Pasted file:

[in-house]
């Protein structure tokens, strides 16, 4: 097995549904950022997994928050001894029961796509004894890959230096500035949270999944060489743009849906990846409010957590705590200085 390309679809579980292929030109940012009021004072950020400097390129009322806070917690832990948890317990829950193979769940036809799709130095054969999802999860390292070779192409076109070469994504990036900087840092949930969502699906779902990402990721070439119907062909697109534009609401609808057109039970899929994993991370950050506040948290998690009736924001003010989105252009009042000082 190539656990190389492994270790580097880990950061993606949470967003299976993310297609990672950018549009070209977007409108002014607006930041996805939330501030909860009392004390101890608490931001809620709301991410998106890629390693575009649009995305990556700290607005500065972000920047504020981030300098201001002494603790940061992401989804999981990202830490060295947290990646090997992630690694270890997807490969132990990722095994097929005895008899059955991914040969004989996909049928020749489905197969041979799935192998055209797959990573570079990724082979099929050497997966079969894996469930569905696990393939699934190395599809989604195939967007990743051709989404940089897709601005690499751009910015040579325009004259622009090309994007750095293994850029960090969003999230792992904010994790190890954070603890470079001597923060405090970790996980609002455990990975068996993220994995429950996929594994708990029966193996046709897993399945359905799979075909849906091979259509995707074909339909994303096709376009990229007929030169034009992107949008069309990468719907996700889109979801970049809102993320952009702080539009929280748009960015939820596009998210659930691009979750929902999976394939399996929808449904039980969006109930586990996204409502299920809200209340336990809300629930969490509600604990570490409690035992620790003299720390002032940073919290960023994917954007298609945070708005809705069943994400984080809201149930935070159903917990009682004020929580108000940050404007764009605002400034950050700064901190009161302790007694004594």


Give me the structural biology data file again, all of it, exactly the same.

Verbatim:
[in-house]
């Protein structure tokens, strides 16, 4: 097995549904950022997994928050001894029961796509004894890959230096500035949270999944060489743009849906990846409010957590705590200085 390309679809579980292929030109940012009021004072950020400097390129009322806070917690832990948890317990829950193979769940036809799709130095054969999802999860390292070779192409076109070469994504990036900087840092949930969502699906779902990402990721070439119907062909697109534009609401609808057109039970899929994993991370950050506040948290998690009736924001003010989105252009009042000082 190539656990190389492994270790580097880990950061993606949470967003299976993310297609990672950018549009070209977007409108002014607006930041996805939330501030909860009392004390101890608490931001809620709301991410998106890629390693575009649009995305990556700290607005500065972000920047504020981030300098201001002494603790940061992401989804999981990202830490060295947290990646090997992630690694270890997807490969132990990722095994097929005895008899059955991914040969004989996909049928020749489905197969041979799935192998055209797959990573570079990724082979099929050497997966079969894996469930569905696990393939699934190395599809989604195939967007990743051709989404940089897709601005690499751009910015040579325009004259622009090309994007750095293994850029960090969003999230792992904010994790190890954070603890470079001597923060405090970790996980609002455990990975068996993220994995429950996929594994708990029966193996046709897993399945359905799979075909849906091979259509995707074909339909994303096709376009990229007929030169034009992107949008069309990468719907996700889109979801970049809102993320952009702080539009929280748009960015939820596009998210659930691009979750929902999976394939399996929808449904039980969006109930586990996204409502299920809200209340336990809300629930969490509600604990570490409690035992620790003299720390002032940073919290960023994917954007298609945070708005809705069943994400984080809201149930935070159903917990009682004020929580108000940050404007764009605002400034950050700064901190009161302790007694004594």